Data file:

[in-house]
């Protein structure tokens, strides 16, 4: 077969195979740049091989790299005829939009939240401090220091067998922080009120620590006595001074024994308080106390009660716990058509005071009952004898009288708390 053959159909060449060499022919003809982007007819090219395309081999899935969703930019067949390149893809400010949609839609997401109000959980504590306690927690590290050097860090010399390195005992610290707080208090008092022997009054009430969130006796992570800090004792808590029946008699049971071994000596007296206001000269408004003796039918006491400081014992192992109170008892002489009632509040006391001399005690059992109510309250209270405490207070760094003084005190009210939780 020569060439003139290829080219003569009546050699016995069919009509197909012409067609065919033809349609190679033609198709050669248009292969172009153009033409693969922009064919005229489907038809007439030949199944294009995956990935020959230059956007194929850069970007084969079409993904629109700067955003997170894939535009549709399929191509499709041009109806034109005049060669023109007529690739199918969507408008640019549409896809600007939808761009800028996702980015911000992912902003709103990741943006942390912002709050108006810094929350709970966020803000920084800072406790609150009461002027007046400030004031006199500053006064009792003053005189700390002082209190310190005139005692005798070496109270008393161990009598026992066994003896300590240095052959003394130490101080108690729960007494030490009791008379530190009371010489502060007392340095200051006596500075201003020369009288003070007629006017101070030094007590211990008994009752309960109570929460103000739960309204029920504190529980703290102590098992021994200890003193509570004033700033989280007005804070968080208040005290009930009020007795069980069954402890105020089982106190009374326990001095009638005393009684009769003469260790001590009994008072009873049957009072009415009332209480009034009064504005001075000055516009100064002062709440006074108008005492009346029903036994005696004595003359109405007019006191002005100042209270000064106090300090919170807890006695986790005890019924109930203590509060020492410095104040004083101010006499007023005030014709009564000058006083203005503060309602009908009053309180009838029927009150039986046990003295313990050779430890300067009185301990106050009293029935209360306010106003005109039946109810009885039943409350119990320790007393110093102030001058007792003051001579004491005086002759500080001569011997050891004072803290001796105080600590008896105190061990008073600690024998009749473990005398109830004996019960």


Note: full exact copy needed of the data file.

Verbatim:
[in-house]
């Protein structure tokens, strides 16, 4: 077969195979740049091989790299005829939009939240401090220091067998922080009120620590006595001074024994308080106390009660716990058509005071009952004898009288708390 053959159909060449060499022919003809982007007819090219395309081999899935969703930019067949390149893809400010949609839609997401109000959980504590306690927690590290050097860090010399390195005992610290707080208090008092022997009054009430969130006796992570800090004792808590029946008699049971071994000596007296206001000269408004003796039918006491400081014992192992109170008892002489009632509040006391001399005690059992109510309250209270405490207070760094003084005190009210939780 020569060439003139290829080219003569009546050699016995069919009509197909012409067609065919033809349609190679033609198709050669248009292969172009153009033409693969922009064919005229489907038809007439030949199944294009995956990935020959230059956007194929850069970007084969079409993904629109700067955003997170894939535009549709399929191509499709041009109806034109005049060669023109007529690739199918969507408008640019549409896809600007939808761009800028996702980015911000992912902003709103990741943006942390912002709050108006810094929350709970966020803000920084800072406790609150009461002027007046400030004031006199500053006064009792003053005189700390002082209190310190005139005692005798070496109270008393161990009598026992066994003896300590240095052959003394130490101080108690729960007494030490009791008379530190009371010489502060007392340095200051006596500075201003020369009288003070007629006017101070030094007590211990008994009752309960109570929460103000739960309204029920504190529980703290102590098992021994200890003193509570004033700033989280007005804070968080208040005290009930009020007795069980069954402890105020089982106190009374326990001095009638005393009684009769003469260790001590009994008072009873049957009072009415009332209480009034009064504005001075000055516009100064002062709440006074108008005492009346029903036994005696004595003359109405007019006191002005100042209270000064106090300090919170807890006695986790005890019924109930203590509060020492410095104040004083101010006499007023005030014709009564000058006083203005503060309602009908009053309180009838029927009150039986046990003295313990050779430890300067009185301990106050009293029935209360306010106003005109039946109810009885039943409350119990320790007393110093102030001058007792003051001579004491005086002759500080001569011997050891004072803290001796105080600590008896105190061990008073600690024998009749473990005398109830004996019960």